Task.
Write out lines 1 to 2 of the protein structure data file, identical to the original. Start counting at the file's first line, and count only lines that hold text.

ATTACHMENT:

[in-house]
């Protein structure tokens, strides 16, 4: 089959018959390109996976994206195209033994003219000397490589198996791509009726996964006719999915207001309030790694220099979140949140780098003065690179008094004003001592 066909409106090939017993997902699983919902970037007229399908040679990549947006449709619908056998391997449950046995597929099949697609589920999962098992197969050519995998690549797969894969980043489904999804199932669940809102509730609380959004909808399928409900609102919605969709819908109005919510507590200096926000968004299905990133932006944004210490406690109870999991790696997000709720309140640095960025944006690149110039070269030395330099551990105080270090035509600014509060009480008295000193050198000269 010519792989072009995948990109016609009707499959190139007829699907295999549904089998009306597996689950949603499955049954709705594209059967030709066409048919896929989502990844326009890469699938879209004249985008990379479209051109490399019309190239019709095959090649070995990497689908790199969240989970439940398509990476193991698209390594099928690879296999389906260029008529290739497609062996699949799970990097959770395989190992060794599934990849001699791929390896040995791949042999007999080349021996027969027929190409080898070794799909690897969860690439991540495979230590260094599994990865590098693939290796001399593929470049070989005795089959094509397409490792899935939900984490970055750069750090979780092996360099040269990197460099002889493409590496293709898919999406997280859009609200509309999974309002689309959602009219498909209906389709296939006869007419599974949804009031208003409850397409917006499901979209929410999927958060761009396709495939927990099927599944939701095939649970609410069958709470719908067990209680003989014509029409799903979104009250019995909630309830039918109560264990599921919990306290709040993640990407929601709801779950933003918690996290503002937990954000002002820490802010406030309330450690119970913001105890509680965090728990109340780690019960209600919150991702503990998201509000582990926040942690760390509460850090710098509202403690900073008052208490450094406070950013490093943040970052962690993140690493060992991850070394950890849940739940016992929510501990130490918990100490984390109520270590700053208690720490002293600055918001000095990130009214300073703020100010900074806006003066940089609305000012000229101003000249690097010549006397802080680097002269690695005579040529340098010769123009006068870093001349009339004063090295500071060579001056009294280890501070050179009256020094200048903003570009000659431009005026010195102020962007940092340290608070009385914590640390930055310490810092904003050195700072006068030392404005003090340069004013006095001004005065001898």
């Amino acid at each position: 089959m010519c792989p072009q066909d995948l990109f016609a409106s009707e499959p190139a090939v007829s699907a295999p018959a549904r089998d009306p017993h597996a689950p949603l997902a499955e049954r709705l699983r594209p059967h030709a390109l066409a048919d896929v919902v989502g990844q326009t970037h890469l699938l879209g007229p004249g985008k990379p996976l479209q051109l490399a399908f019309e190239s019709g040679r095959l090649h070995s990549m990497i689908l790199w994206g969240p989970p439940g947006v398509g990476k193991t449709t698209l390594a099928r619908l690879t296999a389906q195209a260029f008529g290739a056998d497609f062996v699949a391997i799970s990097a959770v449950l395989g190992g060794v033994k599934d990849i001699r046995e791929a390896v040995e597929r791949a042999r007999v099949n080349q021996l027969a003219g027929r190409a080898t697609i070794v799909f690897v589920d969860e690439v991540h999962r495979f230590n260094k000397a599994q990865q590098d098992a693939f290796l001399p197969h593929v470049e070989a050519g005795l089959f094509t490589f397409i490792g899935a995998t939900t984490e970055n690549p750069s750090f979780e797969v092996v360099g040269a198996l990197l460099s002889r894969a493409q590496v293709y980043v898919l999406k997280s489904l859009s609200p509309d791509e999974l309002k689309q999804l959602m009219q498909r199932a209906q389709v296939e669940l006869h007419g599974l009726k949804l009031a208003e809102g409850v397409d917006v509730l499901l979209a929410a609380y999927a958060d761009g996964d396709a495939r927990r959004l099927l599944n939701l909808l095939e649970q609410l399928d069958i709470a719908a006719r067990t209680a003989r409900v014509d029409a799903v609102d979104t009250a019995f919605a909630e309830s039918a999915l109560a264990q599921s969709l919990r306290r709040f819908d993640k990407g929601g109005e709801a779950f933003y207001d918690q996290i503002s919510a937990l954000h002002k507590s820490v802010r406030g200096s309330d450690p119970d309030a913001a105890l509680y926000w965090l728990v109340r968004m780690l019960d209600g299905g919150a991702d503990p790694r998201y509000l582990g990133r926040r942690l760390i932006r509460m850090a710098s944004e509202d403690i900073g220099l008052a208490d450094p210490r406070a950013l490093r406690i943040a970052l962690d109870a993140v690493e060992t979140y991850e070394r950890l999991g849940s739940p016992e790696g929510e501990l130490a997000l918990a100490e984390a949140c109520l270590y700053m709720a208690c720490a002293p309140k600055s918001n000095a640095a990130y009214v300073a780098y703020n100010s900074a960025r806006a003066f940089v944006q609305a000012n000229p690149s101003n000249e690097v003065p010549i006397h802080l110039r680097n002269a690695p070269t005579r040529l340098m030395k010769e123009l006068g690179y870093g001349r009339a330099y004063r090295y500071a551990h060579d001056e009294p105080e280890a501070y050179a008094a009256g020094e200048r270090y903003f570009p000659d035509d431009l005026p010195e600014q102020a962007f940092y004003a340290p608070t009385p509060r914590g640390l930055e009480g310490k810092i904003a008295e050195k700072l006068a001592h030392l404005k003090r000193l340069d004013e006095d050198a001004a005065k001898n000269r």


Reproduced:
[in-house]
């Protein structure tokens, strides 16, 4: 089959018959390109996976994206195209033994003219000397490589198996791509009726996964006719999915207001309030790694220099979140949140780098003065690179008094004003001592 066909409106090939017993997902699983919902970037007229399908040679990549947006449709619908056998391997449950046995597929099949697609589920999962098992197969050519995998690549797969894969980043489904999804199932669940809102509730609380959004909808399928409900609102919605969709819908109005919510507590200096926000968004299905990133932006944004210490406690109870999991790696997000709720309140640095960025944006690149110039070269030395330099551990105080270090035509600014509060009480008295000193050198000269 010519792989072009995948990109016609009707499959190139007829699907295999549904089998009306597996689950949603499955049954709705594209059967030709066409048919896929989502990844326009890469699938879209004249985008990379479209051109490399019309190239019709095959090649070995990497689908790199969240989970439940398509990476193991698209390594099928690879296999389906260029008529290739497609062996699949799970990097959770395989190992060794599934990849001699791929390896040995791949042999007999080349021996027969027929190409080898070794799909690897969860690439991540495979230590260094599994990865590098693939290796001399593929470049070989005795089959094509397409490792899935939900984490970055750069750090979780092996360099040269990197460099002889493409590496293709898919999406997280859009609200509309999974309002689309959602009219498909209906389709296939006869007419599974949804009031208003409850397409917006499901979209929410999927958060761009396709495939927990099927599944939701095939649970609410069958709470719908067990209680003989014509029409799903979104009250019995909630309830039918109560264990599921919990306290709040993640990407929601709801779950933003918690996290503002937990954000002002820490802010406030309330450690119970913001105890509680965090728990109340780690019960209600919150991702503990998201509000582990926040942690760390509460850090710098509202403690900073008052208490450094406070950013490093943040970052962690993140690493060992991850070394950890849940739940016992929510501990130490918990100490984390109520270590700053208690720490002293600055918001000095990130009214300073703020100010900074806006003066940089609305000012000229101003000249690097010549006397802080680097002269690695005579040529340098010769123009006068870093001349009339004063090295500071060579001056009294280890501070050179009256020094200048903003570009000659431009005026010195102020962007940092340290608070009385914590640390930055310490810092904003050195700072006068030392404005003090340069004013006095001004005065001898």